antique table monkey holding it upantique table monkey holding it up

The Chatsworth Nagasaki Table from The Great Exhibition 1951


c. 1850




Height 72.00 cm. Width 121.00 cm.

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The lobed top decorated in gold lacquer and lavishly inlaid in stained mother-of-pearl and powder in Nagasaki style on a roiro-nuri ground, the
very thin, transparent layers of aogai [shell] with their natural blue colours heightened by brilliant red and yellow pigment, painted over a white
 gofun ground with three foliate panels containing ho-o, cranes and other birds amongst peonies and bamboo, the centre with cresting waves, the
side with further flowers, the top supported by a pillar in the form of a tree trunk, painted dark brown over crepe silk, with green and white
applications of ‘lichen’ and the extraordinary element of the trio of life-size macaque monkeys surrounding and supporting the column, carved
out of wood, with fur applied to all the limbs and the heads and with inlaid glass eyes dressed in chanchanko jackets. Japanese, circa 1850.

Provenance: Purchased by the 6th Duke of Devonshire (1790-1858) from the Great Exhibition of 1851.

This unique table, made around 1850, is known to have been purchased by William Spencer Cavendish, the 6th Duke of Devonshire (1790-1858). From the Great Exhibition of 1851 in the Crystal Palace – the architect of which was the Duke’s own gardener Joseph Paxton who was subsequently knighted for the achievement. There are late 19th century photographs extant of this remarkable table in the Oak Room at Chatsworth included in two books about the house, The House, a Portrait of Chatwort (1982) and Chatsworth – The House (2002), authored by the Dowager Duchess of Devonshire.

Another table with the same rich, many-coated black lacquer and aogai inlaid decoration, but smaller and circular, is in the Het Loo Palace National Museum at Apeldoorm in the Netherlands (see Oliver Impey and Christiaan Jorg, Japanese Export Lacquer 1580 – 1850 (Amsterdam, 2005), pi. 544). This, too, has a fairly elaborate pillar and feet, the pillar being carved as a palm tree and the base with three feet as the pads of a lion. It is documented to the year 1849, the same period as
the present piece.

Literature: Impey and Jorg showed conclusively that both round and hexagonal tripod tables lacquered black with Nagasaki-style shell inlay of bird and flower designs were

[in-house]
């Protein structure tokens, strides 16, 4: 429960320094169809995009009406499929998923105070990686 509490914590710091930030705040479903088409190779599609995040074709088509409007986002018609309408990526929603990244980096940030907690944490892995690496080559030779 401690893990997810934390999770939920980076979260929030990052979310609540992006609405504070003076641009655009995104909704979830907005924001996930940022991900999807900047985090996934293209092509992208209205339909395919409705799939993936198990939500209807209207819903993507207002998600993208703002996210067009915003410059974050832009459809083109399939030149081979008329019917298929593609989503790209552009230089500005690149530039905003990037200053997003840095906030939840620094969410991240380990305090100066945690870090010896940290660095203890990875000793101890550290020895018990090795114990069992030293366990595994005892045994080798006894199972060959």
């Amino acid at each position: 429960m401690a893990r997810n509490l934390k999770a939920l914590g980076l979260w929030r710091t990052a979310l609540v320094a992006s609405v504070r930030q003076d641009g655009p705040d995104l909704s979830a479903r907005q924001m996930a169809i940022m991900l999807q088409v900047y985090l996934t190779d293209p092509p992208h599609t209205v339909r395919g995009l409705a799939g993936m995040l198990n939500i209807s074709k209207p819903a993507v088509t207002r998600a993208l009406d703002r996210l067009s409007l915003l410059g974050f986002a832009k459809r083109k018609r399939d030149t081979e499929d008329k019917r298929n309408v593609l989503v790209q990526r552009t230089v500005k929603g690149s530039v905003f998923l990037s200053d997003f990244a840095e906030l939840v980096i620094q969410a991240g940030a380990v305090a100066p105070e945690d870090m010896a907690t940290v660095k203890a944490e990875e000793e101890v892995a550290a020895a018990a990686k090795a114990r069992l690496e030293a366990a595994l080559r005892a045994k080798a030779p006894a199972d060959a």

being made in Kyoto during the first half of the 19th century. Patterns for tripod tables with legs in the form of butterflies and griffons, bats and others are illustrated
in a book published in 1856 by a studio called Asada – the name of a lacquerer active from the end of the 18th century. Tilt-top tables, as depicted in the Asada
document are to be found in world museum collections such as the hexagonal table with a shell inlaid design of a hen and blossoming tree in the Peabodv Essex
Museum Salem, acquired around 1850. This type has been identified by Impey and Jorg as having been brought to Salem as part of the private cargo
of Captain Deveneux on the Franklin in 1799.

Monkeys dressed in short, padded chanchanko jackets were trained by itinerant performers in Japan and these are found frequently in Japanese art. The subject would
have greatly amused Europeans familiar with the French fashion for ‘Singerie’, the depiction of monkeys in human dress engaged in human activities, in both paintings and sculpture. Indeed in England pet monkeys were dressed and taught to emulate human behaviour; for example Hogarth’s Taste in High Life of 1746 depicts a
group of young people with similarly dressed, monocled monkey perusing a menu. The creature wears a coat of the 18th century silk taffeta type made for a pet monkey
in the collection of the Musee de la Textile, Paris. The table as great work of lacquered art must have drawn admiration and acclaim from amused
visitors to the 1851 exhibition and later at Chatsworth.

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